Katherine Irwin, UAA's first Deaf student commencement speaker, delivers her address, Dec. 2018.
The University of Alaska is committed to ensuring that all of its students, regardless of challenges, may achieve their academic goals. It is the policy of University of Alaska Anchorage not to discriminate on the basis of disability, which makes accessibility integral to our educational mission. We recommend using the Universal Design approach below to develop accessible courses. These resources will help instructors design and teach accessible online, hybrid, and technology-enhanced courses.
Students who experience disabilities and need academic accommodations should reach
out to the Disability Support Services (DSS) office. Faculty and staff who experience disabilities should work with Human Resources for support and accommodations.
Learn More About Accessibility
Key federal legislation related to accessibility includes the following:
- The Rehabilitation Act passed in 1973 made it unlawful to discriminate against persons with disabilities
in all federally assisted programs, services, and employment.
Section 504 stipulates that "no qualified individual with a disability in the United States shall be excluded from, denied the benefits of, or be subjected to discrimination under any program or activity that receives federal financial assistance.”
Section 508 is the 1998 amendment to the Rehabilitation Act that mandates that electronic and information technology supported by federal agencies must be accessible to people with disabilities.
- The Americans with Disabilities Act (ADA) is civil rights legislation signed in 1990 to prohibit discrimination based on a
student’s disability. The ADA Amendments Act of 2008 clarifies the definition of “disability”
and broadens the number of individuals who are eligible for the protections of the
ADA, including accommodations for temporary disabilities.
- Disability: A physical or mental impairment that substantially limits one or more major life
- Accessibility: All students can access, perceive, understand, navigate, interact, and contribute
to web-based or technology-enhanced courses and materials.
- Accommodation: Necessary and appropriate modifications to ensure that individuals with disabilities
have access to course materials and functions.
- Assistive Technology: Any equipment that is used to enhance the functional capabilities of students with
- Universal Design: Proactive design of products and environments to be usable by all people, to the greatest extent possible, without the need for adaptation or specialized design.
Overview: What Does This Mean for Instructors?
Accessibility is the process of removing barriers to learning. It includes:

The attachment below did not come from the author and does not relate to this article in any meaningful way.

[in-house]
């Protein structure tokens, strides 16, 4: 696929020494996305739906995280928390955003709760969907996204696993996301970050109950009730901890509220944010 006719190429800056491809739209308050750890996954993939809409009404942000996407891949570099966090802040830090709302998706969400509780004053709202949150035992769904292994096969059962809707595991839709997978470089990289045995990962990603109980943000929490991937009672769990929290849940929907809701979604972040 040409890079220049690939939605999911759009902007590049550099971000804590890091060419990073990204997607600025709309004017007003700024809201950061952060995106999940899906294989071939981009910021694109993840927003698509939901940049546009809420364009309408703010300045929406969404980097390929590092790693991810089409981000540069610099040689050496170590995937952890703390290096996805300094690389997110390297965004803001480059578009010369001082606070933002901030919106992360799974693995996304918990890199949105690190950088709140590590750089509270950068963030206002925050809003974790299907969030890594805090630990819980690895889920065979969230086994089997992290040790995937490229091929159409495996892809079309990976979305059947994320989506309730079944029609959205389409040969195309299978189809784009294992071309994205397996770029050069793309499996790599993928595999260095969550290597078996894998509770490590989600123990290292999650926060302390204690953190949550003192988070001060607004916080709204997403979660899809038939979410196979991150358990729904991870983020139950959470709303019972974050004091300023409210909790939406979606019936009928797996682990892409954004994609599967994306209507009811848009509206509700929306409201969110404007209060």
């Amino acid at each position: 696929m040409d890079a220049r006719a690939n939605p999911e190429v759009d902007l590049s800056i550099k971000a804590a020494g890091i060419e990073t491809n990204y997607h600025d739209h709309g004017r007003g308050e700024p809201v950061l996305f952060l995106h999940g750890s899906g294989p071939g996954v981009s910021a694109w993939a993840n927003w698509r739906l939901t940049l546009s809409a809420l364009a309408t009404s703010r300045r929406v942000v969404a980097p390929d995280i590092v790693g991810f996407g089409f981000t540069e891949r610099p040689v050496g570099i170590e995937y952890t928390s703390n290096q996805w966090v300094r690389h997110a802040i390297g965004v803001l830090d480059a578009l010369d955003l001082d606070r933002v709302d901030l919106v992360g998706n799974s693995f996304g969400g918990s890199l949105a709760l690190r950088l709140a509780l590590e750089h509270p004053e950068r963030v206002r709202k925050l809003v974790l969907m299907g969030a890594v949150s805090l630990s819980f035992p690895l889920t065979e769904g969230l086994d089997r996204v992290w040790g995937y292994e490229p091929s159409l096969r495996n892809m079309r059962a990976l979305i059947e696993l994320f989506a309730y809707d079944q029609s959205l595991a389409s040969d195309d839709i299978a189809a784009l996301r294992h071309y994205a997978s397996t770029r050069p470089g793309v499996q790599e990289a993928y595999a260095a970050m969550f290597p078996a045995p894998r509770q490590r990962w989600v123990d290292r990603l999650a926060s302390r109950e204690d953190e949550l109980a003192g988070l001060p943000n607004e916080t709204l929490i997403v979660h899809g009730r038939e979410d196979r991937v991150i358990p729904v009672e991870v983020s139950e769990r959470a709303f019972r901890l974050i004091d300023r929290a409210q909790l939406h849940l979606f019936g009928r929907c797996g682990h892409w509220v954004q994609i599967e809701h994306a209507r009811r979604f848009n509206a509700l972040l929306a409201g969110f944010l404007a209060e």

- Textbooks and materials with electronic formats that let students use screen readers
- Captioned videos so that people who are deaf or hard of hearing know what’s being said
- Alt-text and descriptive captions so non-visual readers can learn from images
- Clear document structures and written directions for student with processing differences
- Websites that can be navigated with just a keyboard, for those unable to use a computer mouse
Accessibility covers the default requirements to give everyone access. Accommodations help an individual use that access; they are typically added when someone is unable to access what most other people can.
Universal Design for Learning supports students with diverse learning styles, backgrounds, abilities, barriers, and motivators. To make your course more universally accessible, give learners various ways to:
- Acquire information and knowledge
- Show what they know (e.g., a choice of assignments or assessments)
- Get motivated and engage with your course
Learn more about how to make your course accessible by exploring the guides in the Resources tab.
Standards and Guidelines
The University of Washington's DO-IT's Distance Learning page summarizes access challenges, universal design, and indicators of distance learning accessibility.
- Web Content Accessibility Guidelines
Web Content Accessibility Guidelines
The W3C, World Wide Web Consortium, develops internationally observed standards for web practices, including accessibility. The Web Content Accessibility Guidelines (WCAG) are the principal guidelines that UAA must follow for web-based content, including course content.
- Quality Matters Standards
Quality Matters Standards
UAA is a member of Quality Matters, which offers a process to improve and certify the design of online and blended courses.
Standard 7.2 ensures that students can readily find accessibility resources within a course at UAA. General Standard 8 addresses a variety of accessibility-related facets of course design and content including navigation, ease of use, readability, accessible files and formats, accessible multimedia, and accessibility statements for all required technologies available to students.
AI&e addresses these topics regularly in our training and professional development efforts. A Quality Matters workshop will also give faculty an excellent overview of General Standard 8. Our office can provide any UAA faculty member with a complete set of the QM Standards to use in your course design and development efforts.
Resources and Guides
- Accessibility Basics at UAA
- Accessible Documents
Make Your Documents Accessible
- Accessible Digital Content Guide (Google Doc)
- Guide for creating accessible new Documents (Google Doc)
- Guide for creating accessible new Presentations (Google Doc)
- Creating Accessible PDFs from Microsoft source files
- NCDAE Cheatsheets for Microsoft and Adobe tools
- Accessibility Checkers
- Learn More
Learn More About Accessibility
Faculty Development & Instructional Support
Center for Advancing Faculty Excellence, Academic Innovations & eLearning, and Center for Community Engaged Learning
Library 213 • (907) 786-4496 • firstname.lastname@example.org • Mon – Fri, 8a – 5p